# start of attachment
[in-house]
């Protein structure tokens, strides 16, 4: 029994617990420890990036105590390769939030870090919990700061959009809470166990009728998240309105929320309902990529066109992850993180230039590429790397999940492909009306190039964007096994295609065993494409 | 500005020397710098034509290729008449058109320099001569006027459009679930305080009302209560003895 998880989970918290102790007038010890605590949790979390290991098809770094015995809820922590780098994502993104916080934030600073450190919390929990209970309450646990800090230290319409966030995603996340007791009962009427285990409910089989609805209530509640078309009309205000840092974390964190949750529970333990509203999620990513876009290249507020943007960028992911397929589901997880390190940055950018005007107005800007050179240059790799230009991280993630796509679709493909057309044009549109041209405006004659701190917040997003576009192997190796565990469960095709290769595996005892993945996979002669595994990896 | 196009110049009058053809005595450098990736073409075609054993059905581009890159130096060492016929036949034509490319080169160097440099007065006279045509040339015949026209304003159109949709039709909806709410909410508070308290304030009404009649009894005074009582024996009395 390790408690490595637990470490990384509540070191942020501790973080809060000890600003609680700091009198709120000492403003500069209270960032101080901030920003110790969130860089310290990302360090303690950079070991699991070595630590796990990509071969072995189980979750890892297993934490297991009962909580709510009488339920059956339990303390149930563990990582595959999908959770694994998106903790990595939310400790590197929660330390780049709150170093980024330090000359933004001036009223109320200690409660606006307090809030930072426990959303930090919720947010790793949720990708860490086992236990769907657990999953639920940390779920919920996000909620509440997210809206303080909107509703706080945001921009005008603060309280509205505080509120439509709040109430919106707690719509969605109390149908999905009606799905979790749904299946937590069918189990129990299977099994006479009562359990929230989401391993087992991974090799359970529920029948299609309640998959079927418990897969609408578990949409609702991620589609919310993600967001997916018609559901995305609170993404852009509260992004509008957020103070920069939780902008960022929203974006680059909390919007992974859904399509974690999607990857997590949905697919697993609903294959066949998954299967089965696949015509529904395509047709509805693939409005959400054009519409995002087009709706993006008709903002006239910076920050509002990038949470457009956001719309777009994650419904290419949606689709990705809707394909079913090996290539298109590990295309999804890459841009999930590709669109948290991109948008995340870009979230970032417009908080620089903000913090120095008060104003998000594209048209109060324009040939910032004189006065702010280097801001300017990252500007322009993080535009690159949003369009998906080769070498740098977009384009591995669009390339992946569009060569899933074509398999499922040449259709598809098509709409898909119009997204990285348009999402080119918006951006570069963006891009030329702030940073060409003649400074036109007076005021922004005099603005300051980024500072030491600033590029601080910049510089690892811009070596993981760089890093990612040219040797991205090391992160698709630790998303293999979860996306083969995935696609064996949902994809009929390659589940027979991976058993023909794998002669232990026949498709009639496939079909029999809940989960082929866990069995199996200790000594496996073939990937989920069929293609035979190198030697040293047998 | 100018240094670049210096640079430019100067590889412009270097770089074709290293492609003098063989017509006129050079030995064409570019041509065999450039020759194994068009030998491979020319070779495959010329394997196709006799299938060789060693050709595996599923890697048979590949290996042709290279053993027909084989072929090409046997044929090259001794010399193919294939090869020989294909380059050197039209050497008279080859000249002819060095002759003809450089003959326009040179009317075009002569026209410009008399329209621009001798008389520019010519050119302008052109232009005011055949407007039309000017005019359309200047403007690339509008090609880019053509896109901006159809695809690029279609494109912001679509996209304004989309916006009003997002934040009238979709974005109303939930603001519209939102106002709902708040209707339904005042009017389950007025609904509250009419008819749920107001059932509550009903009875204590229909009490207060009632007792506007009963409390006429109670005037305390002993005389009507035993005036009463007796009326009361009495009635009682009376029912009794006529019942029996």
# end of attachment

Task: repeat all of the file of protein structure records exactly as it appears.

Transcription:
[in-house]
């Protein structure tokens, strides 16, 4: 029994617990420890990036105590390769939030870090919990700061959009809470166990009728998240309105929320309902990529066109992850993180230039590429790397999940492909009306190039964007096994295609065993494409 | 500005020397710098034509290729008449058109320099001569006027459009679930305080009302209560003895 998880989970918290102790007038010890605590949790979390290991098809770094015995809820922590780098994502993104916080934030600073450190919390929990209970309450646990800090230290319409966030995603996340007791009962009427285990409910089989609805209530509640078309009309205000840092974390964190949750529970333990509203999620990513876009290249507020943007960028992911397929589901997880390190940055950018005007107005800007050179240059790799230009991280993630796509679709493909057309044009549109041209405006004659701190917040997003576009192997190796565990469960095709290769595996005892993945996979002669595994990896 | 196009110049009058053809005595450098990736073409075609054993059905581009890159130096060492016929036949034509490319080169160097440099007065006279045509040339015949026209304003159109949709039709909806709410909410508070308290304030009404009649009894005074009582024996009395 390790408690490595637990470490990384509540070191942020501790973080809060000890600003609680700091009198709120000492403003500069209270960032101080901030920003110790969130860089310290990302360090303690950079070991699991070595630590796990990509071969072995189980979750890892297993934490297991009962909580709510009488339920059956339990303390149930563990990582595959999908959770694994998106903790990595939310400790590197929660330390780049709150170093980024330090000359933004001036009223109320200690409660606006307090809030930072426990959303930090919720947010790793949720990708860490086992236990769907657990999953639920940390779920919920996000909620509440997210809206303080909107509703706080945001921009005008603060309280509205505080509120439509709040109430919106707690719509969605109390149908999905009606799905979790749904299946937590069918189990129990299977099994006479009562359990929230989401391993087992991974090799359970529920029948299609309640998959079927418990897969609408578990949409609702991620589609919310993600967001997916018609559901995305609170993404852009509260992004509008957020103070920069939780902008960022929203974006680059909390919007992974859904399509974690999607990857997590949905697919697993609903294959066949998954299967089965696949015509529904395509047709509805693939409005959400054009519409995002087009709706993006008709903002006239910076920050509002990038949470457009956001719309777009994650419904290419949606689709990705809707394909079913090996290539298109590990295309999804890459841009999930590709669109948290991109948008995340870009979230970032417009908080620089903000913090120095008060104003998000594209048209109060324009040939910032004189006065702010280097801001300017990252500007322009993080535009690159949003369009998906080769070498740098977009384009591995669009390339992946569009060569899933074509398999499922040449259709598809098509709409898909119009997204990285348009999402080119918006951006570069963006891009030329702030940073060409003649400074036109007076005021922004005099603005300051980024500072030491600033590029601080910049510089690892811009070596993981760089890093990612040219040797991205090391992160698709630790998303293999979860996306083969995935696609064996949902994809009929390659589940027979991976058993023909794998002669232990026949498709009639496939079909029999809940989960082929866990069995199996200790000594496996073939990937989920069929293609035979190198030697040293047998 | 100018240094670049210096640079430019100067590889412009270097770089074709290293492609003098063989017509006129050079030995064409570019041509065999450039020759194994068009030998491979020319070779495959010329394997196709006799299938060789060693050709595996599923890697048979590949290996042709290279053993027909084989072929090409046997044929090259001794010399193919294939090869020989294909380059050197039209050497008279080859000249002819060095002759003809450089003959326009040179009317075009002569026209410009008399329209621009001798008389520019010519050119302008052109232009005011055949407007039309000017005019359309200047403007690339509008090609880019053509896109901006159809695809690029279609494109912001679509996209304004989309916006009003997002934040009238979709974005109303939930603001519209939102106002709902708040209707339904005042009017389950007025609904509250009419008819749920107001059932509550009903009875204590229909009490207060009632007792506007009963409390006429109670005037305390002993005389009507035993005036009463007796009326009361009495009635009682009376029912009794006529019942029996």